Beit She'an is one of the oldest, most fascinating Israeli cities. It is located along the Via Maris, the Ancient Orient's most important road, which led from Egypt to Mesopotamia. The city was first mentioned around 1800 B.C. in the Egyptian Execration Texts. Beginning at the Hellenic Period Beit She'am expanded beyond its original location on the Beit She'an mound and renamed Scythopolis. During the Roman age it became a mixed city where different nationals resided. The Byzantine Period marked the zenith of Beit She'an; it became an important Christian city numbering 40,000 residents. An earthquake in 749 reduced the city into a forsaken backwater. Much later, during the late Ottoman Period and early British Mandate, it enjoyed a significant revival.
Beit She'an offers tourists a unique chance to see some of Israel's finest archaeological remains. Our tour here will follow the paths specified in the map handed out at the entrance, so make sure that you have a copy at hand.
The seat of the Ottoman authorities was built in the late 19th Century on the orders of Sultan Abdul Hamid II. Until then, Beit She'an (Arabic: Bisan) was a mere town of the Ottoman Empire. The entrance to the Seraya complex is adorned with columns and capitals from the nearby ancient ruins.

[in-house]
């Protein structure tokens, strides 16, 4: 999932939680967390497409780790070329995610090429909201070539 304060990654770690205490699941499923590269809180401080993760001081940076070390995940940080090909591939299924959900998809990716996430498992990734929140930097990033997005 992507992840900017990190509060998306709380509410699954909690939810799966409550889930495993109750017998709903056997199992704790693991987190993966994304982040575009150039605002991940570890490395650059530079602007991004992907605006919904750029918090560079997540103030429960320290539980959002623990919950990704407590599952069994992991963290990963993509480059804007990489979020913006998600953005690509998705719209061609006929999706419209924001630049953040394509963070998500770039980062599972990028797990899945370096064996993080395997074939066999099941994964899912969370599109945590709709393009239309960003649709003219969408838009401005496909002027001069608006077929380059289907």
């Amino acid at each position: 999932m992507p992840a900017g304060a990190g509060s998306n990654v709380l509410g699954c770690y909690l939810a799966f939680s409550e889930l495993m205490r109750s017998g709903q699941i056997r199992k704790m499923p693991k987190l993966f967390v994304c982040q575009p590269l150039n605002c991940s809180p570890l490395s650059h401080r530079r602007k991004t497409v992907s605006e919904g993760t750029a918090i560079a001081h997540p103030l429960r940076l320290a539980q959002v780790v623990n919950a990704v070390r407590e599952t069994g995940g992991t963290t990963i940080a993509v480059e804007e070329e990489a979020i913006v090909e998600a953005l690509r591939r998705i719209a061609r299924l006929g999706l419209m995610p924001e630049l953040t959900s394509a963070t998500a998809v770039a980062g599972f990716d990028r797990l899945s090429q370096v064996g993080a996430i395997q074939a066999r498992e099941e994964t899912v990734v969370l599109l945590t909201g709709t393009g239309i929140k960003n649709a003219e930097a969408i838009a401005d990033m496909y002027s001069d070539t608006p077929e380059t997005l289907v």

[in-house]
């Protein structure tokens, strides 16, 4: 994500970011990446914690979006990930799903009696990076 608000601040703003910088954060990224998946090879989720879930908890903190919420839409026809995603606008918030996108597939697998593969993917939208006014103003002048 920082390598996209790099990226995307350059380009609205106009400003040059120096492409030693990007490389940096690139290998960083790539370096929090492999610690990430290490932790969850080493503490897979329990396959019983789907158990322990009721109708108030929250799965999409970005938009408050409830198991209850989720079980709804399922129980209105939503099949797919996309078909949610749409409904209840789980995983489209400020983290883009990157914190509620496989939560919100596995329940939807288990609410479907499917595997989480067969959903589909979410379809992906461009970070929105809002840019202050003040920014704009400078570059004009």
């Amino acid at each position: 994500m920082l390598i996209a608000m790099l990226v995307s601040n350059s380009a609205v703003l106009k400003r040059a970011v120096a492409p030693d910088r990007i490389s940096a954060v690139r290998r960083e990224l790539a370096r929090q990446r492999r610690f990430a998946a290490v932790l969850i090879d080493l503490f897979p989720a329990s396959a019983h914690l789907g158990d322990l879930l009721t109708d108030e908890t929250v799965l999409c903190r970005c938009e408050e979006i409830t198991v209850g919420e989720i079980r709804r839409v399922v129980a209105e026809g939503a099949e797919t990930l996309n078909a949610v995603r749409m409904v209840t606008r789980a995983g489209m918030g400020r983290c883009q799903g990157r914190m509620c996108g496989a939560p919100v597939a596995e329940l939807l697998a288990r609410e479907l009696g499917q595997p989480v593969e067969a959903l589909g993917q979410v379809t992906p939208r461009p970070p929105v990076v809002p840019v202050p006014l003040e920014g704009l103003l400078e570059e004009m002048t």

This 2nd-Century site, the name of which means double theater in Latin, was built to hold gladiator fights. Only three rows of stone seats have survived, yet it is likely that many more (made of both stone and wood) stood above them, allowing the site to accommodate up to 7,000 spectators. The seats are located 10.5 feet above the arena so as to prevent the wild animals used in the fights from mauling any viewers. Beneath the arena was a small temple where prayer was offered to the Gods before the fights. Small confined spaces where the animals were held before being unleashed can also be seen.
The Western Bath: